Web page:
15 September 2006 Nearly 30 years after safety concerns led to the phasing out of indoor spraying with DDT and other insecticides to control malaria, the United Nations health agency said today it will start promoting this method again to fight the global scourge that kills more than one million people every year, including around 3,000 children everyday.
“The scientific and programmatic evidence clearly supports this reassessment. Indoor residual spraying is useful to quickly reduce the number of infections caused by malaria-carrying mosquitoes,” said Dr Anarfi Asamoa-Baah, World Health Organization (WHO) Assistant Director-General for HIV/AIDS, TB and Malaria.
“Indoor residual spraying has proven to be just as cost effective as other malaria prevention measures, and DDT presents no health risk when used properly.” Indoor residual spraying is the application of long-acting insecticides on the walls and roofs of houses and domestic animal shelters.
“We must take a position based on the science and the data,” said Dr Arata Kochi, Director of WHO’s Global Malaria Programme. “One of the best tools we have against malaria is indoor residual house spraying. Of the dozen insecticides WHO has approved as safe for house spraying, the most effective is DDT.”
WHO actively promoted indoor residual spraying for malaria control until the early 1980s when increased health and environmental concerns surrounding DDT caused the organization to stop promoting its use and to focus instead on other means of prevention. Extensive research and testing has since demonstrated that well-managed indoor residual spraying programmes using DDT pose no harm to wildlife or to humans, the agency said.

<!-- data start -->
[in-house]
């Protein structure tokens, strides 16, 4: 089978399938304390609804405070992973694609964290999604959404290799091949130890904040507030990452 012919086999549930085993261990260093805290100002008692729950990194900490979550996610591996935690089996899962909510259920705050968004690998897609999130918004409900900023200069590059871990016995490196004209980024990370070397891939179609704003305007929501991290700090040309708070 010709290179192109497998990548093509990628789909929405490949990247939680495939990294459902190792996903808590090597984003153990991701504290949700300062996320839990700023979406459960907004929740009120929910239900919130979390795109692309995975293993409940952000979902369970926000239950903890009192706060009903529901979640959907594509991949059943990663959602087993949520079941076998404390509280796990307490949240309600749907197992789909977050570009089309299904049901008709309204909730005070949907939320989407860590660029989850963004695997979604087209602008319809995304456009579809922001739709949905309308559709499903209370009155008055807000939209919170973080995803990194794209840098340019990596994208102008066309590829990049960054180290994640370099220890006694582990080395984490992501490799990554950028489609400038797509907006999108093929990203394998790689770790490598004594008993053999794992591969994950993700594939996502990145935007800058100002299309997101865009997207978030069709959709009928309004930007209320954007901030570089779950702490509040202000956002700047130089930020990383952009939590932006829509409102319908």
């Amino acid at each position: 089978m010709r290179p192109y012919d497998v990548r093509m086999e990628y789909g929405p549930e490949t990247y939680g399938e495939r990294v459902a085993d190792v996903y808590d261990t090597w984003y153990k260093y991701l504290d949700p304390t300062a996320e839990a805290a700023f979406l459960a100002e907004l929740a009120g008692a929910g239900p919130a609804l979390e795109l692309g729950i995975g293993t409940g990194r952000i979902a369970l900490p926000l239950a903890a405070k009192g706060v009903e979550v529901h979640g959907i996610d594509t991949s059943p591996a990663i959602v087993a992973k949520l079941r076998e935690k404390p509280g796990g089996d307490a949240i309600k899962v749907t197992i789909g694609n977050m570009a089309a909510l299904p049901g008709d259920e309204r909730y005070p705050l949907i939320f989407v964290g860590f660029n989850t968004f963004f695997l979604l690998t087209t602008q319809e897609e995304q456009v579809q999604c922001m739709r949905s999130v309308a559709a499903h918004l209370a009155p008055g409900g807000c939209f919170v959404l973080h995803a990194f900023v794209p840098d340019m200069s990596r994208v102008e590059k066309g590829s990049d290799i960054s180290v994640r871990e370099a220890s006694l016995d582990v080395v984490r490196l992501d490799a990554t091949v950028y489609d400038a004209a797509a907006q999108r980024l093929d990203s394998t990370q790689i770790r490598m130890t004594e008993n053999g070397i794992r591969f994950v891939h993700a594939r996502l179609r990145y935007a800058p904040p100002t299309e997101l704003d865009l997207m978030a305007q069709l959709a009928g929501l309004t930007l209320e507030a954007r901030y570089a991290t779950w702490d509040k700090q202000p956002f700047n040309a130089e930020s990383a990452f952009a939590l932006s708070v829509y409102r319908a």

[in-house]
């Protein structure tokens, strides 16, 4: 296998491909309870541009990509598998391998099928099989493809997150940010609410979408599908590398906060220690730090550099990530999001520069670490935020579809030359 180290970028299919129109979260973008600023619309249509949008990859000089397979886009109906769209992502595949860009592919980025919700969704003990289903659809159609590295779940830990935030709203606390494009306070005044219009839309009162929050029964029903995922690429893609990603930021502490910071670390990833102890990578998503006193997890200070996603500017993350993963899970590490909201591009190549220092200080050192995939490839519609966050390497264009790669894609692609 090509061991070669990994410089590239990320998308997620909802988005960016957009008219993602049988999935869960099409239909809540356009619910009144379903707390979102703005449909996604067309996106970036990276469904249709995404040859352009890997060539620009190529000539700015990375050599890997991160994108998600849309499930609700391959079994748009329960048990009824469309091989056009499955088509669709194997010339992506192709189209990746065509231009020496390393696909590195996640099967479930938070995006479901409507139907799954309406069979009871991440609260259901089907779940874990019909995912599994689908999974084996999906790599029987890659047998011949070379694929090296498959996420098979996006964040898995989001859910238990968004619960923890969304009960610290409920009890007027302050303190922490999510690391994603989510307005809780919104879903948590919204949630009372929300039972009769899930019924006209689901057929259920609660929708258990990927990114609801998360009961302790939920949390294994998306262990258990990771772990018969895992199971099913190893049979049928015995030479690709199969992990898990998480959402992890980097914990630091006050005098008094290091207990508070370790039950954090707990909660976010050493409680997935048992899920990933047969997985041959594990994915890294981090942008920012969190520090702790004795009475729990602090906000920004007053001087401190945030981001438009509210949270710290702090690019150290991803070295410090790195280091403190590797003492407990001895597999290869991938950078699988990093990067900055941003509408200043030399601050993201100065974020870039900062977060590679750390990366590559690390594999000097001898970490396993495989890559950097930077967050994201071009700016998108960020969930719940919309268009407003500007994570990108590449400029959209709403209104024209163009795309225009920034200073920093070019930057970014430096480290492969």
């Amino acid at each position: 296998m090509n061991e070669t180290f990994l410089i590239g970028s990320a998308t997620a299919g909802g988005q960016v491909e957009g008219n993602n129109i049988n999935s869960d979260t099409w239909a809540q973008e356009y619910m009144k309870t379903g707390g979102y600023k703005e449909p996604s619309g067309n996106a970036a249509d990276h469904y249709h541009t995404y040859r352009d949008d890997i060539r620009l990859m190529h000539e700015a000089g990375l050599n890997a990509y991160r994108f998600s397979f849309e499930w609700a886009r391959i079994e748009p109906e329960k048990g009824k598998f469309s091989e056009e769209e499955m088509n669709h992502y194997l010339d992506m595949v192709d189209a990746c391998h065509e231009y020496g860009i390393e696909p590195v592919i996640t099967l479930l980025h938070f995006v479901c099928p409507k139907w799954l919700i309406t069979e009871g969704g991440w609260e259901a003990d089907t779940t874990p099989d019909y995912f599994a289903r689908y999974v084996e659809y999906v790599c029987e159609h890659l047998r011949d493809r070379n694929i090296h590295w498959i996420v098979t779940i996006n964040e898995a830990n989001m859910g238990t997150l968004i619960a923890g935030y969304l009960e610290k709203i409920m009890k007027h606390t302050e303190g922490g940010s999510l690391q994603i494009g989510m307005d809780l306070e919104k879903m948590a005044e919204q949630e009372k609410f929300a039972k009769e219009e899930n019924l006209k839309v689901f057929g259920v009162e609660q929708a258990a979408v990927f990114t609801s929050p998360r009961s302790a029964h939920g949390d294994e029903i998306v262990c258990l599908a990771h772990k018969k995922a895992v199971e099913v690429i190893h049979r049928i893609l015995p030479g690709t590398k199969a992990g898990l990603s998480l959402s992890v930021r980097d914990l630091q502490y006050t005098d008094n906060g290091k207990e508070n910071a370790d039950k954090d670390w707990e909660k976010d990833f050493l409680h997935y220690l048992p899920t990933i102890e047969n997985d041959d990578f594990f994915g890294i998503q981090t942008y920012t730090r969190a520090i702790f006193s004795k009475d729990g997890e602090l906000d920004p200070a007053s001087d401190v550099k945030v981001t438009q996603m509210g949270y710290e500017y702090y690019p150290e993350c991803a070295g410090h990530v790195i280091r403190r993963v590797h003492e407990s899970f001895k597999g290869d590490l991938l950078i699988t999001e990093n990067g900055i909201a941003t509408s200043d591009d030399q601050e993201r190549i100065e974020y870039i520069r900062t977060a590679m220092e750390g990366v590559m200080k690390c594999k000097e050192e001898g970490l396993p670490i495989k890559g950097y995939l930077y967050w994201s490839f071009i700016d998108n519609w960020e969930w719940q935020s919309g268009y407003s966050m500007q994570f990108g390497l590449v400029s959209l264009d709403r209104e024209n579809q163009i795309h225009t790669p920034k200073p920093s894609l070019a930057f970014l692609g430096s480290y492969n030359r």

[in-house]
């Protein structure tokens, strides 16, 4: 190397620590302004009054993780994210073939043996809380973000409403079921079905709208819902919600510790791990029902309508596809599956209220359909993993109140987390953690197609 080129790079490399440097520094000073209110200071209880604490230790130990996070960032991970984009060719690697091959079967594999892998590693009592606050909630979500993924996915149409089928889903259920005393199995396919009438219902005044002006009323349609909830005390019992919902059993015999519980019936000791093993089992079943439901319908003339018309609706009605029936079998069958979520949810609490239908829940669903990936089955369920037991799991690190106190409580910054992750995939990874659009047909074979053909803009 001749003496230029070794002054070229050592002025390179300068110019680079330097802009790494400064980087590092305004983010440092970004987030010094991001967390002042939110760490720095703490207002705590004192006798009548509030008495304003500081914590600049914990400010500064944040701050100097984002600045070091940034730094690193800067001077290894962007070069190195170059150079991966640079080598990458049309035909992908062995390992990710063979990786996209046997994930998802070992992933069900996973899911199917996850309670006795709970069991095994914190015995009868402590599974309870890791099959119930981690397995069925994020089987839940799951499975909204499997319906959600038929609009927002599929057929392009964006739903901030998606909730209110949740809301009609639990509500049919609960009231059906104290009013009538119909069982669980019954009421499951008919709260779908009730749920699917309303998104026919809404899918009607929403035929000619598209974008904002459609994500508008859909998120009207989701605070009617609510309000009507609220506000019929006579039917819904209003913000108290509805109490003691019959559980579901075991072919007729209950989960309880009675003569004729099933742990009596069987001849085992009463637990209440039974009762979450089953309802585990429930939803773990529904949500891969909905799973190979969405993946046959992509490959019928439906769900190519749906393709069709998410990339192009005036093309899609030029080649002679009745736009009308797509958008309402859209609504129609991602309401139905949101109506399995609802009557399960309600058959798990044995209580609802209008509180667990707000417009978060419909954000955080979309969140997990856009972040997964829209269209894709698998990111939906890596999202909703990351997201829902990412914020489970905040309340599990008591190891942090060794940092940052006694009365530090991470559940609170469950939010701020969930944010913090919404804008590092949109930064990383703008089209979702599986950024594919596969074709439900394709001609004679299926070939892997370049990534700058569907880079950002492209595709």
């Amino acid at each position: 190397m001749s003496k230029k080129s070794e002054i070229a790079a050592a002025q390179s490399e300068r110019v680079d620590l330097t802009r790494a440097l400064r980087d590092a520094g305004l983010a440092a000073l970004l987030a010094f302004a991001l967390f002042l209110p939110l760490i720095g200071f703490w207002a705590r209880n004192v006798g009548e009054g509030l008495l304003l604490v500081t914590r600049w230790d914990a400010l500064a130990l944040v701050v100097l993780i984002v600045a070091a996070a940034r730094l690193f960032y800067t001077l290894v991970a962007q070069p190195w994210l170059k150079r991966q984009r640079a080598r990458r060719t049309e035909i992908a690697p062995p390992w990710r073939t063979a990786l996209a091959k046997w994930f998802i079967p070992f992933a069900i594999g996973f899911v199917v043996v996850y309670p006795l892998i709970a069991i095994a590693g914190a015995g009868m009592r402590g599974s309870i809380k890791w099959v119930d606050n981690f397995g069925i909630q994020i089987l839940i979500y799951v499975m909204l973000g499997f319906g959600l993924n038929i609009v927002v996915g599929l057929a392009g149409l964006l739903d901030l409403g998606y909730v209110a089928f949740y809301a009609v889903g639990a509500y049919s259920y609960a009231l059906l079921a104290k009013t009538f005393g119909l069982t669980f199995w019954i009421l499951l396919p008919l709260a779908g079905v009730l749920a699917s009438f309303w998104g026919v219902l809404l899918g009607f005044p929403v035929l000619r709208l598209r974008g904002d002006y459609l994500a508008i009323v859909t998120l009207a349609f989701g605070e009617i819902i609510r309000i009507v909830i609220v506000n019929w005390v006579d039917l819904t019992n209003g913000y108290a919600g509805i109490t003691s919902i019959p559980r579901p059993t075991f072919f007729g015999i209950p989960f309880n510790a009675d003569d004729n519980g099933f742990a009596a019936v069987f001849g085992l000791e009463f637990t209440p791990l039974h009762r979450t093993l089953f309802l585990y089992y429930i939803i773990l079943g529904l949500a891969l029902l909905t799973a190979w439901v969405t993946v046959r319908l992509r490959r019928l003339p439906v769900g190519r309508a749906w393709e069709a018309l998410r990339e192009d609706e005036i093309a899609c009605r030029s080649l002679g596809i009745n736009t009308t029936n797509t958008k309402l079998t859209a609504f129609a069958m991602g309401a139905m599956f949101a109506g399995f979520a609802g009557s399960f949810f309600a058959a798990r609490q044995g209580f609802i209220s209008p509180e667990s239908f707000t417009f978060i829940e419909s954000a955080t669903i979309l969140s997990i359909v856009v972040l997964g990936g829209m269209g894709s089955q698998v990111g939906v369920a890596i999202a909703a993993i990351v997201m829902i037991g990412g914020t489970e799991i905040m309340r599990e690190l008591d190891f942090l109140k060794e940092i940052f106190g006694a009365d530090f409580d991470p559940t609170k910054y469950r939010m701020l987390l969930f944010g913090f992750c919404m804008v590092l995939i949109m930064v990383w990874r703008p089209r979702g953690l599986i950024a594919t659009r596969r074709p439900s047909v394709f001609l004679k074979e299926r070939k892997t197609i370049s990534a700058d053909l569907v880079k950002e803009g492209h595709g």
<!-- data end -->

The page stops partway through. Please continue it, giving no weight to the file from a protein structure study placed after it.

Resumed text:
Views about the use of insecticides for indoor protection from malaria have been changing in recent years. Environmental Defense, which launched the anti-DDT campaign in the 1960s, now endorses the indoor use of DDT for malaria control, as does the Sierra Club and the Endangered Wildlife Trust.
At a news conference today, the WHO also called on all malaria control programmes around the world to develop and issue a clear statement outlining their position on indoor spraying with long-lasting insecticides such as DDT, specifying where and how spraying will be implemented in accordance with WHO guidelines.
Every year, more than 500 million people suffer from acute malaria, resulting in more than one million deaths. At least 86 per cent of these deaths are in sub-Saharan Africa. Globally an estimated 3,000 children and infants die from malaria every day and 10,000 pregnant women die from malaria in Africa every year. Malaria disproportionately affects poor people, with almost 60 percent of malaria cases occurring among the poorest 20 per cent of the world’s population.